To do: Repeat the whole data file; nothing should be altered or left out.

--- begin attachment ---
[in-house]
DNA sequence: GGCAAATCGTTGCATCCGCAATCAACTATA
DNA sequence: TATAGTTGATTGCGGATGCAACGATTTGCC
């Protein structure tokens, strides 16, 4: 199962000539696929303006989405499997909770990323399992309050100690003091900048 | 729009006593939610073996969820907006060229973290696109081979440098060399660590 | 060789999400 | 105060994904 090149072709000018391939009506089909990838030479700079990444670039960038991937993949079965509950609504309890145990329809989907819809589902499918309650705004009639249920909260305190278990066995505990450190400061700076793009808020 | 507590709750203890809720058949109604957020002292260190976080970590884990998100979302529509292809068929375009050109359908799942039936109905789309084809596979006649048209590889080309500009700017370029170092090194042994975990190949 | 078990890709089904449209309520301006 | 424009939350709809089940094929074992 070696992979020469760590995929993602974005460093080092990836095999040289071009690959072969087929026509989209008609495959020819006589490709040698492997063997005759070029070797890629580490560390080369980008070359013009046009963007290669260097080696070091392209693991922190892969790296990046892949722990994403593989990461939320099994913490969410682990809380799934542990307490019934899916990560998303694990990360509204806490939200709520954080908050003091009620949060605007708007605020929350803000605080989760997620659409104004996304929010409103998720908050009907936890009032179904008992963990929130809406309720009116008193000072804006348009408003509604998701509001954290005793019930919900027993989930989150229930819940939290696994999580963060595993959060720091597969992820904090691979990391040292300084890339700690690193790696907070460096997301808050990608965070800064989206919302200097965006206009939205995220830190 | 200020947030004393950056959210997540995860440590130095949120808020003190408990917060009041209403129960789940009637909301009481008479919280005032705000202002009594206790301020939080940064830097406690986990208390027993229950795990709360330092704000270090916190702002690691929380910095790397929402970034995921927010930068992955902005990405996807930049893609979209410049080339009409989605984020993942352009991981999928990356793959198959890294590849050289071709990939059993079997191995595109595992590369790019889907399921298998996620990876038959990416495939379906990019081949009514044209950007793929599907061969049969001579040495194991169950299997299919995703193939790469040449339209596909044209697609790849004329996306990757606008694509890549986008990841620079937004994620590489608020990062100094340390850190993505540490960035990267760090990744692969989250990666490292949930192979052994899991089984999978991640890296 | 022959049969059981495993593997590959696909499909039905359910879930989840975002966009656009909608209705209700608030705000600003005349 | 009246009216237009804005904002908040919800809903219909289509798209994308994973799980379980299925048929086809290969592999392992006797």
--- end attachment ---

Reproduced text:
[in-house]
DNA sequence: GGCAAATCGTTGCATCCGCAATCAACTATA
DNA sequence: TATAGTTGATTGCGGATGCAACGATTTGCC
């Protein structure tokens, strides 16, 4: 199962000539696929303006989405499997909770990323399992309050100690003091900048 | 729009006593939610073996969820907006060229973290696109081979440098060399660590 | 060789999400 | 105060994904 090149072709000018391939009506089909990838030479700079990444670039960038991937993949079965509950609504309890145990329809989907819809589902499918309650705004009639249920909260305190278990066995505990450190400061700076793009808020 | 507590709750203890809720058949109604957020002292260190976080970590884990998100979302529509292809068929375009050109359908799942039936109905789309084809596979006649048209590889080309500009700017370029170092090194042994975990190949 | 078990890709089904449209309520301006 | 424009939350709809089940094929074992 070696992979020469760590995929993602974005460093080092990836095999040289071009690959072969087929026509989209008609495959020819006589490709040698492997063997005759070029070797890629580490560390080369980008070359013009046009963007290669260097080696070091392209693991922190892969790296990046892949722990994403593989990461939320099994913490969410682990809380799934542990307490019934899916990560998303694990990360509204806490939200709520954080908050003091009620949060605007708007605020929350803000605080989760997620659409104004996304929010409103998720908050009907936890009032179904008992963990929130809406309720009116008193000072804006348009408003509604998701509001954290005793019930919900027993989930989150229930819940939290696994999580963060595993959060720091597969992820904090691979990391040292300084890339700690690193790696907070460096997301808050990608965070800064989206919302200097965006206009939205995220830190 | 200020947030004393950056959210997540995860440590130095949120808020003190408990917060009041209403129960789940009637909301009481008479919280005032705000202002009594206790301020939080940064830097406690986990208390027993229950795990709360330092704000270090916190702002690691929380910095790397929402970034995921927010930068992955902005990405996807930049893609979209410049080339009409989605984020993942352009991981999928990356793959198959890294590849050289071709990939059993079997191995595109595992590369790019889907399921298998996620990876038959990416495939379906990019081949009514044209950007793929599907061969049969001579040495194991169950299997299919995703193939790469040449339209596909044209697609790849004329996306990757606008694509890549986008990841620079937004994620590489608020990062100094340390850190993505540490960035990267760090990744692969989250990666490292949930192979052994899991089984999978991640890296 | 022959049969059981495993593997590959696909499909039905359910879930989840975002966009656009909608209705209700608030705000600003005349 | 009246009216237009804005904002908040919800809903219909289509798209994308994973799980379980299925048929086809290969592999392992006797």